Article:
Writer’s Toolbox

Ask The Writer

Your most pressing and perplexing questions about writing answered here by Gotham teacher Brandi Reissenweber.

Writing Habits

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How do you remain focused on a current work of writing without getting distracted and starting a whole new story? I often come up with many ideas that draw me in and tempt me to begin working on another story, but then I lose interest in the previous story I was working on. My current strategy is to jot down an idea I may have so that I can look back at it and flesh the rest of it out.

Indeed, one of the writer's most important qualities is tenacity. Call it what you will—resolution, determination, or plain old stick-to-itiveness—the writer needs to keep going. There is value, of course, to showing up to put words on the page. At a certain point, though, that dogged perseverance needs to coalesce around a specific project.

Sometimes idea-hopping is good. It exercises creativity and it gives you an opportunity to experiment and play and, hopefully, land on the idea that is a true spark for you. This is the idea that consumes you, the one you feel compelled to explore in depth. This idea has heat and energy. You cannot ignore it. There's no magic to this. It's just a matter of following what intrigues you and finding the story in it.

It may be that the original story idea wasn't all that captivating for you to begin with. An idea with some initial appeal can easily lose energy when held up to the rigors of the writing process. However, if you're routinely abandoning stories-in-progress that once seemed to have that deep pull, you might consider what other issues are at play. Do you struggle with endings? Do you lack confidence in your ability to tell a complete story? Do you better appreciate the first flush of inspiration and feel less thrilled with the work that comes after? Sometimes identifying the concern can help.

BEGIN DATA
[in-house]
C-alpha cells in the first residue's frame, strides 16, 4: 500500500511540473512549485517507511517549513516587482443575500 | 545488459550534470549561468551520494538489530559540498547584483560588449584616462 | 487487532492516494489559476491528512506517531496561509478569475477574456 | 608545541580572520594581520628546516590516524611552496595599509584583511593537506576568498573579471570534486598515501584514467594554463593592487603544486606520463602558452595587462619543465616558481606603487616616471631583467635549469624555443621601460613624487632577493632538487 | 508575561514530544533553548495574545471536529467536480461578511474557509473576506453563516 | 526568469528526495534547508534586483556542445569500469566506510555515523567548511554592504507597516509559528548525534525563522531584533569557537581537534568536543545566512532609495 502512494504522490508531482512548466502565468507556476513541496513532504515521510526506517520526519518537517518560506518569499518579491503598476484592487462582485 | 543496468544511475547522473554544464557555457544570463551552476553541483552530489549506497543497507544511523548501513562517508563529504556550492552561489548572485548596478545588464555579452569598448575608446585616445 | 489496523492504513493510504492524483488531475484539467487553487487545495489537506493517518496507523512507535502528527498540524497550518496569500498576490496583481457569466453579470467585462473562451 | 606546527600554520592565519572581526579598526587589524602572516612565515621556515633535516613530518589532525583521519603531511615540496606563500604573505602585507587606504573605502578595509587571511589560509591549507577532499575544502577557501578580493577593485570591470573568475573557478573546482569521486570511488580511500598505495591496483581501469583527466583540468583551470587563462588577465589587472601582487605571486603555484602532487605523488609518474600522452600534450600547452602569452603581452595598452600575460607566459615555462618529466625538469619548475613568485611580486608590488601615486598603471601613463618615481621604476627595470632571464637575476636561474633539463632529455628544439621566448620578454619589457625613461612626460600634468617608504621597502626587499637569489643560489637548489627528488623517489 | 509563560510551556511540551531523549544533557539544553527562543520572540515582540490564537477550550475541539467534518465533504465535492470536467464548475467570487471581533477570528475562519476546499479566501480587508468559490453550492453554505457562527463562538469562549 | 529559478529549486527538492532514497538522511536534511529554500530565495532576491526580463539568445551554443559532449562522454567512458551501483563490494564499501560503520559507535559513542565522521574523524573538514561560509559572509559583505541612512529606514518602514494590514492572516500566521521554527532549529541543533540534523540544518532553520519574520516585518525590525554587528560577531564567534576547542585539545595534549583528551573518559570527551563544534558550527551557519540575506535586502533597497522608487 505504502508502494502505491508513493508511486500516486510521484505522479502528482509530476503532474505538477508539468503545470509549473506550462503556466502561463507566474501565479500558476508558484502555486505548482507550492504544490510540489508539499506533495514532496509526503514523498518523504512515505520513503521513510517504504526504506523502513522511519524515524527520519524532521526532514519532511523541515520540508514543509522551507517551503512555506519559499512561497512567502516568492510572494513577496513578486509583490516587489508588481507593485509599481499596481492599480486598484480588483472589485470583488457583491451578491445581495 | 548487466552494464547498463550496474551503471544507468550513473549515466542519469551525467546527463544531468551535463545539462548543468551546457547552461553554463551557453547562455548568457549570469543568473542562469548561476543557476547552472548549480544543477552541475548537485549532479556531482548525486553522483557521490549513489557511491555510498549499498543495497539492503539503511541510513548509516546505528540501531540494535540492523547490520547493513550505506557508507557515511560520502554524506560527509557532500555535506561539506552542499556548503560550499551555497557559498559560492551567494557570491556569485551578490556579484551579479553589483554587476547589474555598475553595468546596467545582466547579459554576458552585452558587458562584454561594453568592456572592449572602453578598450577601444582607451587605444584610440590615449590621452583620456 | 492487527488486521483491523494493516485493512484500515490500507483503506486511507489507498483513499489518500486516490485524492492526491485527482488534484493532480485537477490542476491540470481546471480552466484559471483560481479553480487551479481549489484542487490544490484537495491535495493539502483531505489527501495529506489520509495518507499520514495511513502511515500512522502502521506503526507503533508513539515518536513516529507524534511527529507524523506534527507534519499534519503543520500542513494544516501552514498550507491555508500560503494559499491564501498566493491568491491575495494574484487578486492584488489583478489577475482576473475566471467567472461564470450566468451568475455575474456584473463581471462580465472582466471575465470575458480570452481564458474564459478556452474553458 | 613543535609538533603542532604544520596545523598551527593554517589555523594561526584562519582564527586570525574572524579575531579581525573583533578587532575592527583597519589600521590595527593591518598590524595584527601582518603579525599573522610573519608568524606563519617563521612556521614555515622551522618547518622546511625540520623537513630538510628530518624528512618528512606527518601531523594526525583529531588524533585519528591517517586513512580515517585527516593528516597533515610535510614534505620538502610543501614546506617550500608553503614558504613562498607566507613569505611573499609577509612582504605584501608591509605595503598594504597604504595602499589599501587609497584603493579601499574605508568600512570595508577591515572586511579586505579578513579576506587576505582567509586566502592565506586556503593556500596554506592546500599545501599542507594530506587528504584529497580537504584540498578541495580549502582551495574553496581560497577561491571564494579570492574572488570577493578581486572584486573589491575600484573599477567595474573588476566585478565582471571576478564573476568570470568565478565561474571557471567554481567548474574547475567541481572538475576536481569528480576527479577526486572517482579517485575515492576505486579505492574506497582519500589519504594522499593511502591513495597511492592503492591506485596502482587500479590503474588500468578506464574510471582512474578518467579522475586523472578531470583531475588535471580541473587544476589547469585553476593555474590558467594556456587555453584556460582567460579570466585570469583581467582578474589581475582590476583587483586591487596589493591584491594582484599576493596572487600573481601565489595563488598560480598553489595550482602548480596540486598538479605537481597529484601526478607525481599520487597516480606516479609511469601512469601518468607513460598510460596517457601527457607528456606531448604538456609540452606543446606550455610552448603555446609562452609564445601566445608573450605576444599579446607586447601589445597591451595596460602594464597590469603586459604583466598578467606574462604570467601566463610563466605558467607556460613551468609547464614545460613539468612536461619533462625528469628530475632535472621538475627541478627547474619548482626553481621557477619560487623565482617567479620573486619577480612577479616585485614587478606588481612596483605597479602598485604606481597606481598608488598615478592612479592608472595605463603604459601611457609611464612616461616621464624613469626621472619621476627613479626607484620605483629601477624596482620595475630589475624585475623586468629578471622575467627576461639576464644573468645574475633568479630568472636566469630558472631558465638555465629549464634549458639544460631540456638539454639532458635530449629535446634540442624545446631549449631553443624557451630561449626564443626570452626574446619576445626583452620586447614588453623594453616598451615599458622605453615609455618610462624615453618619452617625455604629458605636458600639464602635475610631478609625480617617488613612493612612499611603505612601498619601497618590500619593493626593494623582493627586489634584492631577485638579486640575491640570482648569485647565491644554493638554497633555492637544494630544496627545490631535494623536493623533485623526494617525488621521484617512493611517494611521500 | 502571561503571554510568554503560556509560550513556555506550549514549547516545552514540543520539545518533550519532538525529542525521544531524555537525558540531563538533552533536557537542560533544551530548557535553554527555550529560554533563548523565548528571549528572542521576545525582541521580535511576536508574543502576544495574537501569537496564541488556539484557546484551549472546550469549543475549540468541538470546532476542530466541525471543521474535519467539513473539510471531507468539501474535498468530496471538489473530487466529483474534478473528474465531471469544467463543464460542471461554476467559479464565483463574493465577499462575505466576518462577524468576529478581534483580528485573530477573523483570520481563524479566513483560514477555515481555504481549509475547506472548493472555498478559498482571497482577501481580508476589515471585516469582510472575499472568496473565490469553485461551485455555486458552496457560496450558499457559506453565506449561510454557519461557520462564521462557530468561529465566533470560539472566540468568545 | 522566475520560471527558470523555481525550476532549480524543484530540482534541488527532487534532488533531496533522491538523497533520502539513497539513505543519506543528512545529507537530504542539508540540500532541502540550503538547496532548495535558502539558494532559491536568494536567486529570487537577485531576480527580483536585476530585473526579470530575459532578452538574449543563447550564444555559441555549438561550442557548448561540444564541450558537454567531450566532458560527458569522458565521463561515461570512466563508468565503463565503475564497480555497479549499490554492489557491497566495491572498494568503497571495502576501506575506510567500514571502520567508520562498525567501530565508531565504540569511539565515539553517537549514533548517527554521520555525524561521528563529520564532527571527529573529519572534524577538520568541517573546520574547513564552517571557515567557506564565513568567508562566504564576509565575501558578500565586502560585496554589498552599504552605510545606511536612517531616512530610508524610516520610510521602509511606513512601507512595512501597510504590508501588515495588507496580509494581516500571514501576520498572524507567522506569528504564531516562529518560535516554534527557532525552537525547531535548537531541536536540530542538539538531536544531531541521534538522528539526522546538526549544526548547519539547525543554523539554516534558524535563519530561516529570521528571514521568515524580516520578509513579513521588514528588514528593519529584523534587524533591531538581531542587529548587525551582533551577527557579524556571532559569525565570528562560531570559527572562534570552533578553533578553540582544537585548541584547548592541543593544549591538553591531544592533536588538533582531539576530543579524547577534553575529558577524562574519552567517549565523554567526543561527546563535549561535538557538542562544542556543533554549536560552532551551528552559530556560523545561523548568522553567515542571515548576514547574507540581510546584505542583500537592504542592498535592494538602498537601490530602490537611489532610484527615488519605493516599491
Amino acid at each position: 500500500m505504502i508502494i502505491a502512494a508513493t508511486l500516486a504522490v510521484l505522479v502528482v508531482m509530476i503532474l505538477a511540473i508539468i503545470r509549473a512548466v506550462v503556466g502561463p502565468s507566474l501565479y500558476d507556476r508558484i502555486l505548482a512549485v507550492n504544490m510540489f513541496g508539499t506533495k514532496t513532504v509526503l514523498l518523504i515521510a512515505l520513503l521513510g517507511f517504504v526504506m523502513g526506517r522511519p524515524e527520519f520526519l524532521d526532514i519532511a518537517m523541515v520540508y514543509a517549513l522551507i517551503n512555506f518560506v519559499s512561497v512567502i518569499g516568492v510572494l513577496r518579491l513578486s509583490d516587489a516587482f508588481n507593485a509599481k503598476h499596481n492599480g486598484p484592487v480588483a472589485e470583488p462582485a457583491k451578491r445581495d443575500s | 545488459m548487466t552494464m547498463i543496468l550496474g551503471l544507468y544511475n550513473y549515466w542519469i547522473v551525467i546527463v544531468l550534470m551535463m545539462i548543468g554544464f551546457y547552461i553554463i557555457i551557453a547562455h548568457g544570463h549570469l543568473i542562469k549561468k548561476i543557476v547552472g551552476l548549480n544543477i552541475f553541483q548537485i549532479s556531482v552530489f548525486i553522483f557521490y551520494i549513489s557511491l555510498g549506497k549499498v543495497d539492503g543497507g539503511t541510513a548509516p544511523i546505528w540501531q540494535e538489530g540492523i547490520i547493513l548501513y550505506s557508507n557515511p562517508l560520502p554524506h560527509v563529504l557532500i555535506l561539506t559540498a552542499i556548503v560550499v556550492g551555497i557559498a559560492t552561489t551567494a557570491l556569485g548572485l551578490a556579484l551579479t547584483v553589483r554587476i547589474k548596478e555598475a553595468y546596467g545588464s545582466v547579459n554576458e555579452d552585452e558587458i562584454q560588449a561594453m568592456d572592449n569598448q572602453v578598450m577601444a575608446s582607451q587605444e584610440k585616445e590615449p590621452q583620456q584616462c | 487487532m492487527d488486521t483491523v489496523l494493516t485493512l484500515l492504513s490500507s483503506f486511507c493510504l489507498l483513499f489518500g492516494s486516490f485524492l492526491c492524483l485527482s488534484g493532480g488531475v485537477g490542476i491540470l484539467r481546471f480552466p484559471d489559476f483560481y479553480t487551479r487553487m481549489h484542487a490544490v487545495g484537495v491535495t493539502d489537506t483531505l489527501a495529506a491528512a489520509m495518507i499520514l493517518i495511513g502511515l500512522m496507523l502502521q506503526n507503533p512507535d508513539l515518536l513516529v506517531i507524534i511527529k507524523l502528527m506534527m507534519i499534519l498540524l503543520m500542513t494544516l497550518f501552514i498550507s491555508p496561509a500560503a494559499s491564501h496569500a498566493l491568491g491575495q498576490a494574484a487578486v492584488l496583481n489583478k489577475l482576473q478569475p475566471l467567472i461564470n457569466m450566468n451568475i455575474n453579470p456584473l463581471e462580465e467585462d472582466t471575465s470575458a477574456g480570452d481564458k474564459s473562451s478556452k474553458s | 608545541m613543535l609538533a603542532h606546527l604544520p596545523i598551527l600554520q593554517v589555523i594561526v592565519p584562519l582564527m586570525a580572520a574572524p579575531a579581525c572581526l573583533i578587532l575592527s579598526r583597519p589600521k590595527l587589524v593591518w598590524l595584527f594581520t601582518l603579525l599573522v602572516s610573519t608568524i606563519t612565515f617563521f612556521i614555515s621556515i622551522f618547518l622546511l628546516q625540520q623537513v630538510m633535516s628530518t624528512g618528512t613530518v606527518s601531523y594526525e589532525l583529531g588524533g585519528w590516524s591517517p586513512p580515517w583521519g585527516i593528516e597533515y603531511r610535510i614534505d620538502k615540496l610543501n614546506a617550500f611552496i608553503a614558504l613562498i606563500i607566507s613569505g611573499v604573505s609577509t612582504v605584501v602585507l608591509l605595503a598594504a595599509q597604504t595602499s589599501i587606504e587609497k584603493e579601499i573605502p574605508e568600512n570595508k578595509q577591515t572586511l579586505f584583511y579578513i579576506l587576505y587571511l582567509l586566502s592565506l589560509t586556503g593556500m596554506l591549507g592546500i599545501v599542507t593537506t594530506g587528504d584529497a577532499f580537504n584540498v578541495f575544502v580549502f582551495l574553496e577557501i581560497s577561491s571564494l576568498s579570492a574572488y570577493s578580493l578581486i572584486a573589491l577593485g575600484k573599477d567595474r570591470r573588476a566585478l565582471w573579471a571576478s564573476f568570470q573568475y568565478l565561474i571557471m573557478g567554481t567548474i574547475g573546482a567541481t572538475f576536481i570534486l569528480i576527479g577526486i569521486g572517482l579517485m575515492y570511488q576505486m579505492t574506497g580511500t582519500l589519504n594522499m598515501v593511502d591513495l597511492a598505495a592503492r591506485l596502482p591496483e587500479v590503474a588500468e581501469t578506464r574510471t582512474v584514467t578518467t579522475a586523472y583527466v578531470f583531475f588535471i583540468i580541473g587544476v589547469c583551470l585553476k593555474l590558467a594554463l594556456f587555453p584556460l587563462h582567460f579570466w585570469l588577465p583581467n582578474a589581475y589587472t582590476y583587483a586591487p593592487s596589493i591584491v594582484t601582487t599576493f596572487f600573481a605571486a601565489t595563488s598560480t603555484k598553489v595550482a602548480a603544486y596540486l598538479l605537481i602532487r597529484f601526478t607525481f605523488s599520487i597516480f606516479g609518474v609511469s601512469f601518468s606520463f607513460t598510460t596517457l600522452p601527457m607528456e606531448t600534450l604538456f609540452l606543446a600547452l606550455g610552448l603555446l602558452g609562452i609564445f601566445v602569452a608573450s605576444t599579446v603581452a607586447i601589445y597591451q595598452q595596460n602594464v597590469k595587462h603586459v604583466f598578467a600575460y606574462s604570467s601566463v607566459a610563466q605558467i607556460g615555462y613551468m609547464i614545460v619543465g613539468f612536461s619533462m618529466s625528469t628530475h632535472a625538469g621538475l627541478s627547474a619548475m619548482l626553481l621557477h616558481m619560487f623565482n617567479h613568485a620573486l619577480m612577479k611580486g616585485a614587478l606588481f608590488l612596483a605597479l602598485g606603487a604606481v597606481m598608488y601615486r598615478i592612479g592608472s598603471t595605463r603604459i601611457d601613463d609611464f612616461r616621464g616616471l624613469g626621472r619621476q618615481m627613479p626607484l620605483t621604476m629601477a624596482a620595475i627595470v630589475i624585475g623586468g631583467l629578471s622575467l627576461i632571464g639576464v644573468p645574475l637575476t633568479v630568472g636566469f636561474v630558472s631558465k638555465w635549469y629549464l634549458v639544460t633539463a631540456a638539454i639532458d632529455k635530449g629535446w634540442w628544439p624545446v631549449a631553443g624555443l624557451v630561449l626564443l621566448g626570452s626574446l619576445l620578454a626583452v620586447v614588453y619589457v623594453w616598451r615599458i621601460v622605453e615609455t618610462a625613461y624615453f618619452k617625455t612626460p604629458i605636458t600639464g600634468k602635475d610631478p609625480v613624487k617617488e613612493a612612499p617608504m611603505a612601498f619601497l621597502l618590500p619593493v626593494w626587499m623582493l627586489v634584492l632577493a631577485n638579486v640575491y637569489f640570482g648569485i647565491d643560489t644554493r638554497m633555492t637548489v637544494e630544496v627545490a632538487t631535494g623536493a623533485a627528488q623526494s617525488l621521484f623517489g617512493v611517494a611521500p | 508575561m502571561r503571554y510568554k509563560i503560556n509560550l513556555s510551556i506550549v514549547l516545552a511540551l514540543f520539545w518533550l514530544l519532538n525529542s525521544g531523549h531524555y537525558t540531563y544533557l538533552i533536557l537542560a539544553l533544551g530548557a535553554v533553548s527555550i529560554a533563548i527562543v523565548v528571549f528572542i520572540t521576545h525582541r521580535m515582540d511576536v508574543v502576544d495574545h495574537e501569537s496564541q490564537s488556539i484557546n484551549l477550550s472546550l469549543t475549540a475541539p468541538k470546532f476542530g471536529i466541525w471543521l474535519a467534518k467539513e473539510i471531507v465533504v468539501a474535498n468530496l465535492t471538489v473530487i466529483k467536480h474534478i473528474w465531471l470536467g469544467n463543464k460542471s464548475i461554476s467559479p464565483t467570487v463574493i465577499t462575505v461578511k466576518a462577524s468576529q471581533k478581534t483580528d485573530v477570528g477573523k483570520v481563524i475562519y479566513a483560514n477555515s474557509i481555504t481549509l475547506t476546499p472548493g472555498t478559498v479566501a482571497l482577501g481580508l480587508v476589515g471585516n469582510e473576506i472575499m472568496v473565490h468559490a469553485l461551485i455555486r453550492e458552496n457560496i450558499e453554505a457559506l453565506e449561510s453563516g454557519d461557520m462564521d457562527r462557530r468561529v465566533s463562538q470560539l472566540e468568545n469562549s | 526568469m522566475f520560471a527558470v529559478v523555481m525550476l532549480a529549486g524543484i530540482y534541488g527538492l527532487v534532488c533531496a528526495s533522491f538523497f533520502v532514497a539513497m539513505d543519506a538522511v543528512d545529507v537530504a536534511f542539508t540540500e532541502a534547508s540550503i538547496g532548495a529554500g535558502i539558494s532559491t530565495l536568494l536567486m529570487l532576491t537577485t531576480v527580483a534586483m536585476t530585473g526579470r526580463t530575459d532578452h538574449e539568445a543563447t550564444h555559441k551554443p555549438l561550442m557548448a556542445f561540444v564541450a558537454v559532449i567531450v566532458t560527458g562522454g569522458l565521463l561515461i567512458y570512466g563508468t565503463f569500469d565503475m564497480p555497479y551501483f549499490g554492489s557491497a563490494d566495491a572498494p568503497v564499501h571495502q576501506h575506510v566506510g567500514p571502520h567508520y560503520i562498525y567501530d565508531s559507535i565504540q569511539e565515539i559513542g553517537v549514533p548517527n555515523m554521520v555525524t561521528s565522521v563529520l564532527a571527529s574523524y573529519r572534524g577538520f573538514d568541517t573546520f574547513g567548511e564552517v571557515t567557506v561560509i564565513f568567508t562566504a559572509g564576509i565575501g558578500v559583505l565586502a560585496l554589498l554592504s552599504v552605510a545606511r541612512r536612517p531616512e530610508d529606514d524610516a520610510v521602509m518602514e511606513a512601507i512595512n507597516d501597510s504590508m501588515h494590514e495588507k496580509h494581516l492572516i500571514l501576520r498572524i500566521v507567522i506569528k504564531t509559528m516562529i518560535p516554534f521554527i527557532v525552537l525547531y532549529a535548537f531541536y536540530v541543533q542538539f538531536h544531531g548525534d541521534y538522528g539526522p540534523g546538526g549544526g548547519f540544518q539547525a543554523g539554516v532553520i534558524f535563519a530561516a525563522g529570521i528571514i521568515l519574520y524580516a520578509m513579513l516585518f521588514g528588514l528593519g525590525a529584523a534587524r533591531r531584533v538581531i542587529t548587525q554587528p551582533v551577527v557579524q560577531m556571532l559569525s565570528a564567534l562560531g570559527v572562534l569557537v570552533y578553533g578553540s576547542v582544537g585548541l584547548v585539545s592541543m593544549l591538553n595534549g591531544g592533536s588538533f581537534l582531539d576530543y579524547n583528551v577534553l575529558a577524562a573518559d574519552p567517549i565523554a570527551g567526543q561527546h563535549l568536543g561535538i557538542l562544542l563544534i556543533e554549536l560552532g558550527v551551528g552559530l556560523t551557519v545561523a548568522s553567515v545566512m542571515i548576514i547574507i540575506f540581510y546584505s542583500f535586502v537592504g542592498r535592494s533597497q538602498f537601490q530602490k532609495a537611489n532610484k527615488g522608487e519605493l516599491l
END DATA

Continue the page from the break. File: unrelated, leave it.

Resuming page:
Once you think through some of the issues that pertain to you, you may find you're still dealing with story ideas that try to seduce you away from the one you're writing. Your practice of jotting down details of the new story is a good one. It allows you to acknowledge those ideas and to put them somewhere you can return to in order to develop them. That may help eliminate the distraction and sharpen your focus on the story at hand.

You might also revisit the initial inspiration for the story you're writing. Watch the documentary that led to the idea. Reconsider the snippet of a conversation that led to the main conflict of your story. If the interest grew out of research, delve back into that for a bit. This doesn't have to be extensive. Spend some time with the initial inspiration and see what that means for the creative process.

You could also work on freewriting that sinks you fully in the fictional world of the story you're writing. Flesh out a scene from your character's childhood. Write a description of the main setting as it appears at different hours of a 24-hour period. Write a scene from the perspective of a secondary character. These likely won't lead to work you use in a final draft, but they may anchor your mind and imagination more fully in the story.

Finally, don't hesitate to take some time away from the work if you find you're stuck. Sometimes competing ideas come up because you need a break. Following one of those ideas can give you the time and distance from the story that you need in order to enter it anew. The key, though, is to set a date when you will return to the first story to see where things stand. Give it a solid chance. Perhaps even engage in some of the earlier suggestions as a way to get back into the world of the story. Not all stories need to be completed, but give yours the chance it deserves. You may find that lost interest is found.